العودة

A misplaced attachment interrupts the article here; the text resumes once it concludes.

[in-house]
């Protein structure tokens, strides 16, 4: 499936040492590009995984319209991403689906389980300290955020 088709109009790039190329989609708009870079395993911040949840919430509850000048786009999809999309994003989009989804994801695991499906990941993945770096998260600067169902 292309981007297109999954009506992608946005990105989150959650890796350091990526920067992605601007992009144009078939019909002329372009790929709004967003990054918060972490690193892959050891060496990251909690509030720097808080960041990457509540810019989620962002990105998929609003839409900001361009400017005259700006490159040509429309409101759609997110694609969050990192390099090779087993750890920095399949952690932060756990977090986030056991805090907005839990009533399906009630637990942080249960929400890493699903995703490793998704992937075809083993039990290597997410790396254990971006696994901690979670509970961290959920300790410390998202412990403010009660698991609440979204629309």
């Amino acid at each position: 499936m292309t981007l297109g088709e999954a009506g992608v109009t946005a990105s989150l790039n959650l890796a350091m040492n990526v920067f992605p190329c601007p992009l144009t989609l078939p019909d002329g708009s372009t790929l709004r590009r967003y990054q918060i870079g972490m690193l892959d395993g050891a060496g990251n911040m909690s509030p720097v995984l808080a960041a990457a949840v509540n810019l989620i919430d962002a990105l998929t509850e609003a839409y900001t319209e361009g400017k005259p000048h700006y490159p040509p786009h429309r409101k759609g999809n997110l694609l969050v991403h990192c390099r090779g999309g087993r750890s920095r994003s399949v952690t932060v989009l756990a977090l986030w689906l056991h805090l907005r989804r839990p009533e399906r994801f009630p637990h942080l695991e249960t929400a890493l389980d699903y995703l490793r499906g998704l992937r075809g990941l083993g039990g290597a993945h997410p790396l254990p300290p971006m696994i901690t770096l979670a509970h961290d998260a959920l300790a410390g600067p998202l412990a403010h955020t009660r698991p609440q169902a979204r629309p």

ألفريد SISLEY & nbsp(1839-1899)